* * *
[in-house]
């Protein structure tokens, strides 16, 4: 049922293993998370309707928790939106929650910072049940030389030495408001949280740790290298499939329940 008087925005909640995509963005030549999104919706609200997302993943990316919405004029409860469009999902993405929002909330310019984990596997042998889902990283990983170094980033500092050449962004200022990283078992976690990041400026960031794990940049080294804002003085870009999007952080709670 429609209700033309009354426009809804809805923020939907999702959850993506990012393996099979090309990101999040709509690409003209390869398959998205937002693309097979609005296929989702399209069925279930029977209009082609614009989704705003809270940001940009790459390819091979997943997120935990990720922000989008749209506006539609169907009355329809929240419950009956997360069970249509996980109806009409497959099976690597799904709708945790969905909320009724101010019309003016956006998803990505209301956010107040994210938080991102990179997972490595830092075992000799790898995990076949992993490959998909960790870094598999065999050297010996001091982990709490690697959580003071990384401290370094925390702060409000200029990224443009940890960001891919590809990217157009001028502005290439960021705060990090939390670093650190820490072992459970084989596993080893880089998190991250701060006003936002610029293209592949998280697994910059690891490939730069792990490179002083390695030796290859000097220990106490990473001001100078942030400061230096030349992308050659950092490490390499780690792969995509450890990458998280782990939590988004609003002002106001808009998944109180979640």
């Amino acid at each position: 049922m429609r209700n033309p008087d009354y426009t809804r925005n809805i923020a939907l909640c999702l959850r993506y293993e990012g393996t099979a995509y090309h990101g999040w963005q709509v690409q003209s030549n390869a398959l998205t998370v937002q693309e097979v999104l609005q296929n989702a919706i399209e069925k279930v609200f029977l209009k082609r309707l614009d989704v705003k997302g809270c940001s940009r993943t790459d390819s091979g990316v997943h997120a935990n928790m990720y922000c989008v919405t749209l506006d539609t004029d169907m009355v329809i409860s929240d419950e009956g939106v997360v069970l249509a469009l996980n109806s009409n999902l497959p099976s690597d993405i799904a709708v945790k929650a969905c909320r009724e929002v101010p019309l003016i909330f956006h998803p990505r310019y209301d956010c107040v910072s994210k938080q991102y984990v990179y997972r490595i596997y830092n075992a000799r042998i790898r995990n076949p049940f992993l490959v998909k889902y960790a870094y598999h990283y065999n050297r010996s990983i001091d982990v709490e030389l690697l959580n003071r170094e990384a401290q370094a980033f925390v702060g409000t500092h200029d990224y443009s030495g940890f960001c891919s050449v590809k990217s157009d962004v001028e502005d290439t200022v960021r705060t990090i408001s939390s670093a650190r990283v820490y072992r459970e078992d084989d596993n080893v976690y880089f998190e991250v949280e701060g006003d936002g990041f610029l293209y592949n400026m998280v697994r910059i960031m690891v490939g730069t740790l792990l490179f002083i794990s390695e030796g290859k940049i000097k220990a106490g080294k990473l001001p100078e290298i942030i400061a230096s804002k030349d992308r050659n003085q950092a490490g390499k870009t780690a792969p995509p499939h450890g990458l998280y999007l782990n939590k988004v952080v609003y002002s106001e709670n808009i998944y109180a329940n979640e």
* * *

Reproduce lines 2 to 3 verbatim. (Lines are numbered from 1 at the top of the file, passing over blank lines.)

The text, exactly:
């Protein structure tokens, strides 16, 4: 049922293993998370309707928790939106929650910072049940030389030495408001949280740790290298499939329940 008087925005909640995509963005030549999104919706609200997302993943990316919405004029409860469009999902993405929002909330310019984990596997042998889902990283990983170094980033500092050449962004200022990283078992976690990041400026960031794990940049080294804002003085870009999007952080709670 429609209700033309009354426009809804809805923020939907999702959850993506990012393996099979090309990101999040709509690409003209390869398959998205937002693309097979609005296929989702399209069925279930029977209009082609614009989704705003809270940001940009790459390819091979997943997120935990990720922000989008749209506006539609169907009355329809929240419950009956997360069970249509996980109806009409497959099976690597799904709708945790969905909320009724101010019309003016956006998803990505209301956010107040994210938080991102990179997972490595830092075992000799790898995990076949992993490959998909960790870094598999065999050297010996001091982990709490690697959580003071990384401290370094925390702060409000200029990224443009940890960001891919590809990217157009001028502005290439960021705060990090939390670093650190820490072992459970084989596993080893880089998190991250701060006003936002610029293209592949998280697994910059690891490939730069792990490179002083390695030796290859000097220990106490990473001001100078942030400061230096030349992308050659950092490490390499780690792969995509450890990458998280782990939590988004609003002002106001808009998944109180979640």
């Amino acid at each position: 049922m429609r209700n033309p008087d009354y426009t809804r925005n809805i923020a939907l909640c999702l959850r993506y293993e990012g393996t099979a995509y090309h990101g999040w963005q709509v690409q003209s030549n390869a398959l998205t998370v937002q693309e097979v999104l609005q296929n989702a919706i399209e069925k279930v609200f029977l209009k082609r309707l614009d989704v705003k997302g809270c940001s940009r993943t790459d390819s091979g990316v997943h997120a935990n928790m990720y922000c989008v919405t749209l506006d539609t004029d169907m009355v329809i409860s929240d419950e009956g939106v997360v069970l249509a469009l996980n109806s009409n999902l497959p099976s690597d993405i799904a709708v945790k929650a969905c909320r009724e929002v101010p019309l003016i909330f956006h998803p990505r310019y209301d956010c107040v910072s994210k938080q991102y984990v990179y997972r490595i596997y830092n075992a000799r042998i790898r995990n076949p049940f992993l490959v998909k889902y960790a870094y598999h990283y065999n050297r010996s990983i001091d982990v709490e030389l690697l959580n003071r170094e990384a401290q370094a980033f925390v702060g409000t500092h200029d990224y443009s030495g940890f960001c891919s050449v590809k990217s157009d962004v001028e502005d290439t200022v960021r705060t990090i408001s939390s670093a650190r990283v820490y072992r459970e078992d084989d596993n080893v976690y880089f998190e991250v949280e701060g006003d936002g990041f610029l293209y592949n400026m998280v697994r910059i960031m690891v490939g730069t740790l792990l490179f002083i794990s390695e030796g290859k940049i000097k220990a106490g080294k990473l001001p100078e290298i942030i400061a230096s804002k030349d992308r050659n003085q950092a490490g390499k870009t780690a792969p995509p499939h450890g990458l998280y999007l782990n939590k988004v952080v609003y002002s106001e709670n808009i998944y109180a329940n979640e």